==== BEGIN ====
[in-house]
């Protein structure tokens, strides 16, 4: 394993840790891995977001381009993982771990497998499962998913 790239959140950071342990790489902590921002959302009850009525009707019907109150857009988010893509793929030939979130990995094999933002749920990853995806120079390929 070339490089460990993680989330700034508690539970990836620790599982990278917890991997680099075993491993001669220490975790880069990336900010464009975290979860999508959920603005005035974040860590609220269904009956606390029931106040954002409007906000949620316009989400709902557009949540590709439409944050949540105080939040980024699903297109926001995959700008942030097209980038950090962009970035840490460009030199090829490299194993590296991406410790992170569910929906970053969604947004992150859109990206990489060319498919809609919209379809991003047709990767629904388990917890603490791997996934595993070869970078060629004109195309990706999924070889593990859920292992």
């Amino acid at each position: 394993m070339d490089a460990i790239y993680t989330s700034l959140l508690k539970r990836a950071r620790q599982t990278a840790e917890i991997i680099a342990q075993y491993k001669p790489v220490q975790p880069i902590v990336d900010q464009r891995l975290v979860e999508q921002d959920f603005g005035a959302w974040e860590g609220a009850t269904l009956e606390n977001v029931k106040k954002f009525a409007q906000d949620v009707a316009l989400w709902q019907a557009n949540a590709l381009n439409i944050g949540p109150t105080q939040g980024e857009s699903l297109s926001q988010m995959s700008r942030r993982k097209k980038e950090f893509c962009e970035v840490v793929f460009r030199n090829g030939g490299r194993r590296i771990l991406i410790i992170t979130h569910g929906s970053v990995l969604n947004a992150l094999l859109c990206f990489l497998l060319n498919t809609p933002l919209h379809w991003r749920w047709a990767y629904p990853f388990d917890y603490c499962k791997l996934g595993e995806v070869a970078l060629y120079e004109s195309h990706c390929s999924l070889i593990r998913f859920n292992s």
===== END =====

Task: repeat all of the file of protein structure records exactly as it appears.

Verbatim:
[in-house]
């Protein structure tokens, strides 16, 4: 394993840790891995977001381009993982771990497998499962998913 790239959140950071342990790489902590921002959302009850009525009707019907109150857009988010893509793929030939979130990995094999933002749920990853995806120079390929 070339490089460990993680989330700034508690539970990836620790599982990278917890991997680099075993491993001669220490975790880069990336900010464009975290979860999508959920603005005035974040860590609220269904009956606390029931106040954002409007906000949620316009989400709902557009949540590709439409944050949540105080939040980024699903297109926001995959700008942030097209980038950090962009970035840490460009030199090829490299194993590296991406410790992170569910929906970053969604947004992150859109990206990489060319498919809609919209379809991003047709990767629904388990917890603490791997996934595993070869970078060629004109195309990706999924070889593990859920292992």
């Amino acid at each position: 394993m070339d490089a460990i790239y993680t989330s700034l959140l508690k539970r990836a950071r620790q599982t990278a840790e917890i991997i680099a342990q075993y491993k001669p790489v220490q975790p880069i902590v990336d900010q464009r891995l975290v979860e999508q921002d959920f603005g005035a959302w974040e860590g609220a009850t269904l009956e606390n977001v029931k106040k954002f009525a409007q906000d949620v009707a316009l989400w709902q019907a557009n949540a590709l381009n439409i944050g949540p109150t105080q939040g980024e857009s699903l297109s926001q988010m995959s700008r942030r993982k097209k980038e950090f893509c962009e970035v840490v793929f460009r030199n090829g030939g490299r194993r590296i771990l991406i410790i992170t979130h569910g929906s970053v990995l969604n947004a992150l094999l859109c990206f990489l497998l060319n498919t809609p933002l919209h379809w991003r749920w047709a990767y629904p990853f388990d917890y603490c499962k791997l996934g595993e995806v070869a970078l060629y120079e004109s195309h990706c390929s999924l070889i593990r998913f859920n292992s």